According to an Ottoman Muslim account of the war translated into English by C. Fraser, Bosnian Muslim women fought in battle since they "acquired the courage of heroes" against the Austrian Germans at the siege of Osterwitch-atyk (Östroviç-i âtık) fortress.[10][11] Bosnian Muslim women and men were among the casualties during the Battle of Osterwitchatyk.[12] Bosnian Muslim women fought in the defense of the fortress of Būzin (Büzin).[13] Women and men resisted the Austrians at the Chetin (Çetin) Fortress.[14] The women of the Bosnians were deemed to be militaristic according to non-Ottoman records of the war between the Ottomans and Austrians and they played a role in the Bosnian success in battle against the Austrian attackers. Yeni Pazar, Izvornik, Östroviç-i âtık, Çetin, Būzin, Gradişka, and Banaluka were struck by the Austrians.[15] A French account described the bravery in battle of Bosnian Muslim women who fought in the war.[16]

The final stage of the war

In 1739, the Russian army, commanded by Field Marshal Münnich, crossed the Dnieper, defeated the Turks at Stavuchany and occupied the fortress of Khotin (August 19) and Iaşi. However, Austria was defeated by the Turks at Grocka and signed a separate treaty in Belgrade with the Ottoman Empire on August 21,[17] probably being alarmed at the prospect of Russian military success.[18] This, coupled with the imminent threat of a Swedish invasion,[19] and Ottoman alliances with Prussia, Poland and Sweden,[20] forced Russia to sign the Treaty of Niš with Turkey on September 29, which ended the war.[21] The peace treaty granted Azov to Russia and consolidated Russia's control over the Zaporizhia.[22]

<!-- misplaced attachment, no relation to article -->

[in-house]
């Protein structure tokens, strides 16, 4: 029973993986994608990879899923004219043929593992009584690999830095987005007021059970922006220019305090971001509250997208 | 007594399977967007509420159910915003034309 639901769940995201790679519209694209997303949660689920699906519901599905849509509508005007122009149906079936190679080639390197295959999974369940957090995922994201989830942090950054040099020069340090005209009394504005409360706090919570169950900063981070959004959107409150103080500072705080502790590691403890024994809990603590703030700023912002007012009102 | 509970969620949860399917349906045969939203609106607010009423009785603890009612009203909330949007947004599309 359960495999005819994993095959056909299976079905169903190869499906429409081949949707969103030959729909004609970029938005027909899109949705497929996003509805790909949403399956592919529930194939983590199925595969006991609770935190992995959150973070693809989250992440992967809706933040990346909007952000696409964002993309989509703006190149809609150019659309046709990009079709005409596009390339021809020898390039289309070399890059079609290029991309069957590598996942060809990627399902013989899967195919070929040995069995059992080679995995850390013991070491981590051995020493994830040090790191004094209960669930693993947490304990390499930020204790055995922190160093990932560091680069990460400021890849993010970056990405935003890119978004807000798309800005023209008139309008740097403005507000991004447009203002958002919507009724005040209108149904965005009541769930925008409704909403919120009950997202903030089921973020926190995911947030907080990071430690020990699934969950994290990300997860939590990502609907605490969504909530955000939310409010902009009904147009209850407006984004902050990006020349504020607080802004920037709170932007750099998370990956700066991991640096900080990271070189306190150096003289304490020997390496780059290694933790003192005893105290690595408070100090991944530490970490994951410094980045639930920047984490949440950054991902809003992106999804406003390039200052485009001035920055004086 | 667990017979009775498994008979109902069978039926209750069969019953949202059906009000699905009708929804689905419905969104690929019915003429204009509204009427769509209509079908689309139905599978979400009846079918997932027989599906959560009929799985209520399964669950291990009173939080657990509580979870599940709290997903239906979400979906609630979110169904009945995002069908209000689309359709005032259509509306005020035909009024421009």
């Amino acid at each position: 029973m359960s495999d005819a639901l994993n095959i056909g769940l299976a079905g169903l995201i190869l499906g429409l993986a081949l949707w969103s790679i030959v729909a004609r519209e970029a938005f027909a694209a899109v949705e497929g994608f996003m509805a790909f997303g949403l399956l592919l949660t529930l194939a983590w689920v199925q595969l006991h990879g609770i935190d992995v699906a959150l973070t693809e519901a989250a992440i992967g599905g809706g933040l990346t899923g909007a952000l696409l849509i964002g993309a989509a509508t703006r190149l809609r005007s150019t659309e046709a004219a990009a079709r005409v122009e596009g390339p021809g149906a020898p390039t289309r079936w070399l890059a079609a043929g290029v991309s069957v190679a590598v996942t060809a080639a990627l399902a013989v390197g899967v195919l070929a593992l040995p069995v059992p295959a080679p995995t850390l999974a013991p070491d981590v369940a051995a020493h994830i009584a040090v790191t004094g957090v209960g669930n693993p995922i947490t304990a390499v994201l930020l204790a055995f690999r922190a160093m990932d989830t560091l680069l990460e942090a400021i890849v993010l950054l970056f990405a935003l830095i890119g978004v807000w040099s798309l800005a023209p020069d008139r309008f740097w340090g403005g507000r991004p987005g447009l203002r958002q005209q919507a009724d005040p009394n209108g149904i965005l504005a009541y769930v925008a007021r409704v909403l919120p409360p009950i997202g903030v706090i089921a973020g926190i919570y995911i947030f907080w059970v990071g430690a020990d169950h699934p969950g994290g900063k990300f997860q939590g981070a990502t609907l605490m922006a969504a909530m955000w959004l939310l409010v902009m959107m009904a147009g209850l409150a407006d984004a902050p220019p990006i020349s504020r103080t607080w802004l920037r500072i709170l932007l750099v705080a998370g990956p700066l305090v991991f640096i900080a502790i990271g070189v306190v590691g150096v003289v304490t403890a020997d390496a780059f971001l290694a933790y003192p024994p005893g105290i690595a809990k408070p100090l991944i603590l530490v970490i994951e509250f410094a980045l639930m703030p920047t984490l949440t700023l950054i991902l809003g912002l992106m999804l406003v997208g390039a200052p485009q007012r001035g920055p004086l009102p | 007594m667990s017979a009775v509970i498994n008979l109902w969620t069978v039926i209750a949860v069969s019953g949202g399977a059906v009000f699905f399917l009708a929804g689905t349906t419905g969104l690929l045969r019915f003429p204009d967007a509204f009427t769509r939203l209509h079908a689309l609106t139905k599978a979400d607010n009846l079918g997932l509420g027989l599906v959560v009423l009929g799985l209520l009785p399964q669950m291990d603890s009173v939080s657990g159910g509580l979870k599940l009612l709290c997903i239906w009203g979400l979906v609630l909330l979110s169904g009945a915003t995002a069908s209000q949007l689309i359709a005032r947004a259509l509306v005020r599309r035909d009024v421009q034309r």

For Austria, the war proved a stunning defeat. The Russian forces were much more successful on the field, but they lost tens of thousands to disease.[23] The loss and desertion figures for the Ottomans are impossible to estimate.[5]


  1. Stone 2006, p. 64.
  2. Mikaberidze 2011, p. 329.
  3. 1 2 Tucker 2010, p. 732.
  4. 1 2 3 4 Davies L. B. The Russo-Turkish War, 1768-1774: Catherine II and the Ottoman Empire. 2016
  5. 1 2 The Seven Years' War: Global Views. BRILL. 2012. P. 184
  6. Stone D. R. A Military History of Russia: From Ivan the Terrible to the War in Chechnya. Greenwood Publishing Group. 2006. P. 66
  7. Aksan 2007, p. 103.
  8. Ingrao, Samardžić, Pesalj 2011, p. 136-137.
  9. Ingrao, Samardžić, Pesalj 2011, p. 29.
  10. 'Umar (Būsnavī) (1830). History of the War in Bosnia During the Years 1737 - 1739. Oriental Translation-Fund. pp. 17–.
  11. Oriental Translation Fund (1830). Publications. pp. 17–.
  12. 'Umar (Būsnavī) (1830). History of the War in Bosnia During the Years 1737 - 1739. Oriental Translation-Fund. pp. 19–.
  13. 'Umar (Būsnavī) (1830). History of the War in Bosnia During the Years 1737 - 1739. Oriental Translation-Fund. pp. 45–.
  14. 'Umar (Būsnavī) (1830). History of the War in Bosnia During the Years 1737 - 1739. Oriental Translation-Fund. pp. 48–.
  15. Michael Robert Hickok (1997). Ottoman Military Administration in Eighteenth-Century Bosnia. BRILL. pp. 15–. ISBN 90-04-10689-8.
  16. Michael Robert Hickok (1995). Looking for the Doctor's Son: Ottoman Administration of 18th Century Bosnia. University of Michigan. p. 34.
  17. Mikaberidze 2011, p. 210.
  18. Cook Ch., Broadhead Ph. The Routledge Companion to Early Modern Europe, 1453-1763. Routledge. 2006. P. 126
  19. Grinevetsky S., Zonn I., Zhiltsov S., Kosarev A., Kostianoy A. The Black Sea Encyclopedia. Springer. 2014. P. 661
  20. Somel S. Historical Dictionary of the Ottoman Empire. Scarecrow Press. 2003. P. 169
  21. Mikaberidze 2011, p. 647.
  22. Encyclopedia of Ukraine. Volume 4. 1993. P. 476
  23. Black. J. European Warfare, 1660-1815. Routledge. 2002